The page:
Gluten-Free Lemon and Poppyseed Loaf

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This classic bake gets a gluten free twist and a glaze added to it, to amp up the lemony flavour.

Lemon and poppyseed cake has to be up there with one of my favourite cakes. As a student, I would always go to the local student restaurant, Cocoa Wah Wah for a slice of indulgence during exam study breaks. They had the most incredibly moist lemon and poppyseed layer cake with a white chocolate icing. Sadly, the restaurant closed down last year during lockdown, which has left me craving lemon and poppyseed cake, from which I could not get my usual fix.

Linsen’s parents were visiting us recently and it was lovely to have more people in the house to bake for. His dad is gluten intolerant however, so I had to play around with some gluten-free bakes.

I have experimented a great deal with gluten-free flour and thus far, am yet to find a recipe of which I am a fan. I have therefore stuck to using almond flour here, which I find makes a wonderful loaf.

The cake does not need any help in terms of moistness, so the lemon glaze is purely for aesthetics and to boost the lemony flavour of the loaf. If preferred however, it can be left out.

I have developed this recipe from one of my favourite go-to, gluten free recipes by Belinda Jeffery. The original recipe may be found here.


  • How do I line a Nordicware loaf tin? I am obsessed with these beautiful Nordicware loaf tins which are now available in South Africa. You cannot follow the conventional method of lining it with baking paper lest you will not get the beautiful fluted design. What I do is brush the tin will with melted butter, then sift some flour over the tin to thoroughly coat, tapping out the excess. When the cake comes out of the oven, let it cool for about 10 minutes, and then turn it out. Do not leave it for longer, or the sugar will crystalize and stick to the tin.
  • How do I line my ordinary loaf tin? Here, I just grease the tin with butter and line it with baking paper. Leave a bit of baking paper hanging over the length of the tin, so that the lemon and poppyseed loaf is easy to lift out. Let the cake cool in the tin for 30 minutes, before lifting out and transferring to a cooling rack to cool completely.
  • Can I use gluten-free flour instead of almond flour? I tried substituting the two, in equal quantities and the recipe did not work. I do not have a great deal of experience with gluten-free flour, so not sure as to how the ratios should change.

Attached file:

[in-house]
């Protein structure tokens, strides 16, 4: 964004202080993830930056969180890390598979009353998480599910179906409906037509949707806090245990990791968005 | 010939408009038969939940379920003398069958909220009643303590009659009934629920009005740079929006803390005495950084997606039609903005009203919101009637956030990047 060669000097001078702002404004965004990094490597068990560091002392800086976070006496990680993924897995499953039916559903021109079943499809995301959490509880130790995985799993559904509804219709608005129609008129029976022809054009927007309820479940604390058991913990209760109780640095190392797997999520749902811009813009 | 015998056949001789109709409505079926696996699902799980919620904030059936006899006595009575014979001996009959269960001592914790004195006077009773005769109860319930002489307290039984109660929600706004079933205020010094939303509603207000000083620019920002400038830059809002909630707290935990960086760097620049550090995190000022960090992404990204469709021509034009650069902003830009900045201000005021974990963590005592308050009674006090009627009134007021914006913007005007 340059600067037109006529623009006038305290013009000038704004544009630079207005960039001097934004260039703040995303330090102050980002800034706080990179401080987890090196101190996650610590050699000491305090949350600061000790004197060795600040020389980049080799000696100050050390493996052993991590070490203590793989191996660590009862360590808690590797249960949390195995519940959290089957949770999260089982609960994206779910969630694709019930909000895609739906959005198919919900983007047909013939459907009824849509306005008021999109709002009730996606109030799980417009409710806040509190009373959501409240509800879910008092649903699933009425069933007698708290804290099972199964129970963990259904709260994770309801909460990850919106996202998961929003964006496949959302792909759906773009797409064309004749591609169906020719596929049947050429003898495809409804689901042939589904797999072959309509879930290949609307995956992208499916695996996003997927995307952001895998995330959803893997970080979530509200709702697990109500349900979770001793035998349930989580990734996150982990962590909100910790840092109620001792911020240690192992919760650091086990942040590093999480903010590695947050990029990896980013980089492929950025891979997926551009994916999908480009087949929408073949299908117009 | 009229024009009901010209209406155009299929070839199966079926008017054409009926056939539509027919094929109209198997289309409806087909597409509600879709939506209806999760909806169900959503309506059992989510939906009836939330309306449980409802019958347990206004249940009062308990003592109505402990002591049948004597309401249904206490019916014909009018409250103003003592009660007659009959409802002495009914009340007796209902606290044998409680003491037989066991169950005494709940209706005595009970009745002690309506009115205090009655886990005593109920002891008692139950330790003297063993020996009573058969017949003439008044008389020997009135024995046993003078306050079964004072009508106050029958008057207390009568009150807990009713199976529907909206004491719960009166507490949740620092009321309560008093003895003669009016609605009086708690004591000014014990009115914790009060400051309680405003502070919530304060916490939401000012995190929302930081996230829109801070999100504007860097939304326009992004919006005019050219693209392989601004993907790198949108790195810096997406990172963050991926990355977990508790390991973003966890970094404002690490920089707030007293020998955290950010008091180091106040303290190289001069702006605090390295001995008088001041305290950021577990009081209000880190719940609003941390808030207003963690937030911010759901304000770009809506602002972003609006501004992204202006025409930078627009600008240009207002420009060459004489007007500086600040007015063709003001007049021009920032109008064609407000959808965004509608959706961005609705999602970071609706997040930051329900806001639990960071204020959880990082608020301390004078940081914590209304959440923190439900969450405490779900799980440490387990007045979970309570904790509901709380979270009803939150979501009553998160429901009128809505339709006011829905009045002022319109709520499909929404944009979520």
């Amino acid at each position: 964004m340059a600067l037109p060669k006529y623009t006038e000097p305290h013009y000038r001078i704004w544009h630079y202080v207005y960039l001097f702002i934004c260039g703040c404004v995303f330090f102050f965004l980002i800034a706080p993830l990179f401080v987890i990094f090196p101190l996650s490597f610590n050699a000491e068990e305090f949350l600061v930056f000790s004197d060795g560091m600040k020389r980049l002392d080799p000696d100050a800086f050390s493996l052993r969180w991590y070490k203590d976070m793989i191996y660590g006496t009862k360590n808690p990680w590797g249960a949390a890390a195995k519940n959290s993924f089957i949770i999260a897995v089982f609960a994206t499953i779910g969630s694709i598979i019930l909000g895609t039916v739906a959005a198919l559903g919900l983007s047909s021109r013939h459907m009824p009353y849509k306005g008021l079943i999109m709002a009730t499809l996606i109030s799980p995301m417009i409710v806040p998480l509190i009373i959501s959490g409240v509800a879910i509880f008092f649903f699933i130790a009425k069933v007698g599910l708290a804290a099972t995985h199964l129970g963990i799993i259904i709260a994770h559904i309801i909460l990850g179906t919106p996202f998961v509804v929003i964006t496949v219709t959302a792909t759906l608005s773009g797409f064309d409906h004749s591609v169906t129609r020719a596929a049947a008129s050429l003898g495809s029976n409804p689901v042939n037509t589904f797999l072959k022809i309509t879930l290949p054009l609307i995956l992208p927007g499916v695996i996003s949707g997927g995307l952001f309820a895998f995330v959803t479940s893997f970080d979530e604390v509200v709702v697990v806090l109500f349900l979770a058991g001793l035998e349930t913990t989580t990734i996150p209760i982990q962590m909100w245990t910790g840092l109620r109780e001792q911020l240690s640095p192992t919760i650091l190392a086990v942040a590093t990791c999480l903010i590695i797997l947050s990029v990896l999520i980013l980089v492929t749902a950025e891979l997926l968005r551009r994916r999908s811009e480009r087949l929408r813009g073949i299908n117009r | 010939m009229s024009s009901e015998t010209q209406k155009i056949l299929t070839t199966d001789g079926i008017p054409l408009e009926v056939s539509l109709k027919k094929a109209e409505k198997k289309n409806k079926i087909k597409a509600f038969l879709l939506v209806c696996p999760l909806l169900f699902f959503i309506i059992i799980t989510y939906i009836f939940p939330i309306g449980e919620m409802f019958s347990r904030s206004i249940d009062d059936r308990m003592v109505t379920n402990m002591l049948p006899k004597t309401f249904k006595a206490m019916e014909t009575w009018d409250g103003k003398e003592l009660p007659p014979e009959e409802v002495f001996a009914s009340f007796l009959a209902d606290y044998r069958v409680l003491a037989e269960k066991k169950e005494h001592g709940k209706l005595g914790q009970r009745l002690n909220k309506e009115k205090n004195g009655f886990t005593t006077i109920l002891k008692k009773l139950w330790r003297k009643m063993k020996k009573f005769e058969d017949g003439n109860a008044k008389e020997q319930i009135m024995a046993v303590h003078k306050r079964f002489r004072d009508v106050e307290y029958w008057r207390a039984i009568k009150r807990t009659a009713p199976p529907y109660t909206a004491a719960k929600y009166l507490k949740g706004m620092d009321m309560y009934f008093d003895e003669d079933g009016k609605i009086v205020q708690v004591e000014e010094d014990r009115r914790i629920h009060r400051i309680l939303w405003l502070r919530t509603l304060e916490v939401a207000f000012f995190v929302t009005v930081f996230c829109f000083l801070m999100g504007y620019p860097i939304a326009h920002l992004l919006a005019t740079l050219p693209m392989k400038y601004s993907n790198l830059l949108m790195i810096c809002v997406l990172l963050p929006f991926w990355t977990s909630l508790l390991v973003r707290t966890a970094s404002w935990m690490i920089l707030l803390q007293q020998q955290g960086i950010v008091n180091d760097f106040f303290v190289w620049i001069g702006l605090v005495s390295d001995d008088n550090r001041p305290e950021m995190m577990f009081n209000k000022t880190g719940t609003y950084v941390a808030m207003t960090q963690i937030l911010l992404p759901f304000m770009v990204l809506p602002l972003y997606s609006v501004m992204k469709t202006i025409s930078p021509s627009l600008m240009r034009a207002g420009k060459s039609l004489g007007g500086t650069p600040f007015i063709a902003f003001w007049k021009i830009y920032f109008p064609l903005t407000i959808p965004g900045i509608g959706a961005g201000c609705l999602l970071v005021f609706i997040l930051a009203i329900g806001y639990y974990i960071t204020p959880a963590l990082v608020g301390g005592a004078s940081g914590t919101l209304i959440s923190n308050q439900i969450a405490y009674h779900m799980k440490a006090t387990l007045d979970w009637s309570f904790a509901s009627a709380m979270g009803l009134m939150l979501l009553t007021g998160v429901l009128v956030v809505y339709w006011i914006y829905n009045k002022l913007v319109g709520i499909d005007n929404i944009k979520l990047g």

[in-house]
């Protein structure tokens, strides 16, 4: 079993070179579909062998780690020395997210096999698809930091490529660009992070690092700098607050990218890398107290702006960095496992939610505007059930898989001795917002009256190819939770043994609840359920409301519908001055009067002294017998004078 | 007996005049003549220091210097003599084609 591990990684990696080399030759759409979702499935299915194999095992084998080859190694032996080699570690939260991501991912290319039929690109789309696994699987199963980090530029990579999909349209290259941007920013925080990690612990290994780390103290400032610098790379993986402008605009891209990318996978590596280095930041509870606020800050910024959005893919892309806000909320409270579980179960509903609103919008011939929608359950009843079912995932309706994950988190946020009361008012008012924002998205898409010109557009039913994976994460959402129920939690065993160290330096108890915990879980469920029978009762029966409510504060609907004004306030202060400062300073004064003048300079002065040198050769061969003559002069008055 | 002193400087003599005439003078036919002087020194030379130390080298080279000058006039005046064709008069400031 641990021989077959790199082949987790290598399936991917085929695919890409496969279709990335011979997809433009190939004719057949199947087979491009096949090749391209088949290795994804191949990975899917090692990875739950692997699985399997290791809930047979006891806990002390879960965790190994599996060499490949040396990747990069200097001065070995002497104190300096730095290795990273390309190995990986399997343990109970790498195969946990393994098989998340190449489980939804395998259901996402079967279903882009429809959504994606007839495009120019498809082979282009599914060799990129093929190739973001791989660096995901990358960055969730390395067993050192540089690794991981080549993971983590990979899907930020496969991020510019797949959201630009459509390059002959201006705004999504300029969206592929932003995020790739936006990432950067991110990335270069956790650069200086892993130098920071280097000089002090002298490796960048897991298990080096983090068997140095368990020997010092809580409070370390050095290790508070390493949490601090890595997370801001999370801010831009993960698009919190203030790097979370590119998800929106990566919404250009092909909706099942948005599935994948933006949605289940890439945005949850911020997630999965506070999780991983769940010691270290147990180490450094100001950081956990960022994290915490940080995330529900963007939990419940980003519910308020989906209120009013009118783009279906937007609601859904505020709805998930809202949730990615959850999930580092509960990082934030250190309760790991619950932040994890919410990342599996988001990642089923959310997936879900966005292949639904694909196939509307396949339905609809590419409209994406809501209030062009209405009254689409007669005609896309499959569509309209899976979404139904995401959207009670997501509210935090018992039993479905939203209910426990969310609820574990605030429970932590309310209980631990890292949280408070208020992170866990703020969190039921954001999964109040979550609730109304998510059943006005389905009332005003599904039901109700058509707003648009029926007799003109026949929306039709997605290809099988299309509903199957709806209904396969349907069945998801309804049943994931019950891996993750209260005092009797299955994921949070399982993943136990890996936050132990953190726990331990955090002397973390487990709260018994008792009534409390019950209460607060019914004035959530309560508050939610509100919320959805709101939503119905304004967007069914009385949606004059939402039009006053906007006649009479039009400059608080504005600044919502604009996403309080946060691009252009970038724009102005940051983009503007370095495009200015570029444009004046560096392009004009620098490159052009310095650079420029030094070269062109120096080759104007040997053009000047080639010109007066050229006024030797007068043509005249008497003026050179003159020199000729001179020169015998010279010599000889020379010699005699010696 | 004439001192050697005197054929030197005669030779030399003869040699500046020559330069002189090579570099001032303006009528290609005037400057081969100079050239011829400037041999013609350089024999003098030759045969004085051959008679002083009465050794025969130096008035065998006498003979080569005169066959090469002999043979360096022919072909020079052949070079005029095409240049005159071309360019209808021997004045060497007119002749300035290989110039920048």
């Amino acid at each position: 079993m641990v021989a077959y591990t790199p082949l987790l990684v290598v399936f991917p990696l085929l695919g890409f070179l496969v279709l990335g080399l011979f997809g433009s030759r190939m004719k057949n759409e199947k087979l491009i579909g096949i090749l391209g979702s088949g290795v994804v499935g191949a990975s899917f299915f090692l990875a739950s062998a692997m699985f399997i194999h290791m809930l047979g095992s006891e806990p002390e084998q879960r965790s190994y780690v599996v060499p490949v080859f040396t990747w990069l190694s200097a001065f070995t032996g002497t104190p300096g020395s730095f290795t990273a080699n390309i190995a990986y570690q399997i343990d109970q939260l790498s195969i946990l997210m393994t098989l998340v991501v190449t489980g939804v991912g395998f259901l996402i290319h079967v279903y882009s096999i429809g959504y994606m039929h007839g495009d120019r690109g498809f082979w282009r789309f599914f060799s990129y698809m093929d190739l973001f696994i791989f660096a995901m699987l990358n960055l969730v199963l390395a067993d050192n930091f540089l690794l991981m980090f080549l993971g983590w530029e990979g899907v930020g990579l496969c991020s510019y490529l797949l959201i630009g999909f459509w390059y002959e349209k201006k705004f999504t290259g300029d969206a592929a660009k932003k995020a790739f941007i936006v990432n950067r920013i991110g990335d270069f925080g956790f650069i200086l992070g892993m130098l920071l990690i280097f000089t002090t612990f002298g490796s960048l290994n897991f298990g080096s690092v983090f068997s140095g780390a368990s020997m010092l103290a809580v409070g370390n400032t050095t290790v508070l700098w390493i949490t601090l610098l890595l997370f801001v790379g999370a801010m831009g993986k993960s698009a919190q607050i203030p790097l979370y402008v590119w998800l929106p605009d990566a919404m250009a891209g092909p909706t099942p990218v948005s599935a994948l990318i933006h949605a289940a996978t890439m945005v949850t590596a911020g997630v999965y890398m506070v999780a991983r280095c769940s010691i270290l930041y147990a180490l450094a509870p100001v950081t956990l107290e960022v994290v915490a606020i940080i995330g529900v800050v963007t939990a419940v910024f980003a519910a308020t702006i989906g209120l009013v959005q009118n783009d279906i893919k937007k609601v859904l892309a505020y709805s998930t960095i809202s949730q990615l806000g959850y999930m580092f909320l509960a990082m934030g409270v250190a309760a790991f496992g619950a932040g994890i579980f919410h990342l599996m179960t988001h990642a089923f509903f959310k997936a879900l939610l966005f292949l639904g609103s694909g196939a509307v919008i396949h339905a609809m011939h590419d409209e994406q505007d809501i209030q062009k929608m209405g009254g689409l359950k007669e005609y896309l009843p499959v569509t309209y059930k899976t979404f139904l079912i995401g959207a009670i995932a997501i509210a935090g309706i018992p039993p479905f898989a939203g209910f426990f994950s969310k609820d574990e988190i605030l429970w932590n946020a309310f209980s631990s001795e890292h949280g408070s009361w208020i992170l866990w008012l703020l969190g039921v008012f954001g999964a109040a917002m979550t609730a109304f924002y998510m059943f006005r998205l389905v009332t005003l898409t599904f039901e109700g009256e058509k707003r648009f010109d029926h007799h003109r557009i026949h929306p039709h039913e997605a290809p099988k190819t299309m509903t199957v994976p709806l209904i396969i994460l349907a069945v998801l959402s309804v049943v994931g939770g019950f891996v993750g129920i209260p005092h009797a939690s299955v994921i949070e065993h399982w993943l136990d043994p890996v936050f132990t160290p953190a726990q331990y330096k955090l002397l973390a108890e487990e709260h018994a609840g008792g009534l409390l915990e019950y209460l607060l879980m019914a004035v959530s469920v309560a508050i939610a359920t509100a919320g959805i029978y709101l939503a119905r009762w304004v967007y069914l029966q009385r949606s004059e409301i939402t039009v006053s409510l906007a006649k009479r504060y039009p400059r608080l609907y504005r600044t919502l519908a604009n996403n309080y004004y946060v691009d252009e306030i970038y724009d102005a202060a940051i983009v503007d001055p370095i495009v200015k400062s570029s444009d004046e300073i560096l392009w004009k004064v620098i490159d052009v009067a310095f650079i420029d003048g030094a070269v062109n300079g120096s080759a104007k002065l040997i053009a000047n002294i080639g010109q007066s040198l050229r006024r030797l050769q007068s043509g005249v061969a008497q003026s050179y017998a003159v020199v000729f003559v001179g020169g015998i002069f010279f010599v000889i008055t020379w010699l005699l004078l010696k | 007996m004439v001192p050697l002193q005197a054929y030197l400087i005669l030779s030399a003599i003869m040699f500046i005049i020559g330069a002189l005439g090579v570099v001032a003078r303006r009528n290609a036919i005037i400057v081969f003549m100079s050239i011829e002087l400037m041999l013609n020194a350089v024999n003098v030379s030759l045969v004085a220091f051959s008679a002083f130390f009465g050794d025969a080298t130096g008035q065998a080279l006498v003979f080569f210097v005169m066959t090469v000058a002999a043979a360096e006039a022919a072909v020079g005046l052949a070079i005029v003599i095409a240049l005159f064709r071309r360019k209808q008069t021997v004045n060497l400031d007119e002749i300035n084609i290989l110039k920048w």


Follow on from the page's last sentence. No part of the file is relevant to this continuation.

• What happens if my batter curdles? This will most likely happen when adding the eggs. It is important to add in one egg at a time, and let it mix in well before adding the next egg. If it curdles however, simply continue with the recipe as is, it will fix itself.
  • What to do if I make my lemon glaze too runny? A lemon glaze is simply icing sugar with lemon juice added to it. I suggest adding a tablespoon of lemon juice at a time to ensure your glaze is not too runny. If you have taken it too far and the glaze is too runny, add more icing sugar gradually. To test how the glaze drips, drizzle a bit down the side of the bowl. You do not want it to run down immediately. I tend to err on the side of caution and make the glaze slightly thicker, you can then coax it down with a spoon and let gravity help you ­čÖé
  • My cake is getting too brown on the top but not baked through yet. Oven temperatures vary greatly. When I set my oven to 180 degrees, an oven themometer reveals that it is actually heating to 200 degrees celcius. It is therefore important to know the true internal oven temperature. If the cake is getting too brown on the top without being baked, cover the top with a piece of foil to prevent it from browning.

If you make this recipe, please share it with me by tagging me on Instagram @adventureswithsugar or on Facebook at Adventures with Sugar. Please also leave a comment below to let me know how you got on with the recipe.


  • 180g salted butter, room temperature
  • 220g caster sugar
  • 1 tablespoon lemon zest
  • 1/2 teaspoon vanilla essence
  • 4 large eggs
  • 30ml lemon juice
  • 1/4 tsp salt
  • 240g almond flour
  • 3 tablespoons poppyseeds


  1. Preheat the oven to 180 degrees celcius. Grease and line a 900g loaf tin with baking paper.
  2. Cream the butter, sugar and lemon zest until pale and fluffy, about five minutes.
  3. Add in the eggs one at a time, beating until well incorporated. Only add the next egg once the current one is well incorporated.
  4. Add in the vanilla essence, lemon juice, salt, almond flour and poppyseeds and fold through until well combined.
  5. Bake for 40 – 45 minutes, or until a skewer inserted comes out clean.
  6. Let the cake cool in the tin for 30 minutes, before removing from the tin and leaving to cool completely. (If you are using a Nordicware loaf tin, as I have, then you would not have lined the tin with baking paper, lest you would not get the pretty fluted design. In this instance, you want to remove the cake from the tin after 10 minutes. Too soon and the cake will fall apart, but leave it in too long and the sugar will crystalize and cause the cake to stick).


  • 120g icing sugar
  • 30 – 40 ml lemon juice


  1. Place the icing sugar into a bowl and add 30ml of lemon juice initially. If the glaze feels too thick, add a bit more lemon juice.
  2. You want it to be thicker than you think, so that it drips down prettily off the sides, without just running down and looking messy. Often, there is a temptation to think that the glaze is too thick and add more liquid, resulting in the glaze becoming too thin.
  3. Spoon the glaze over the cooled cake.

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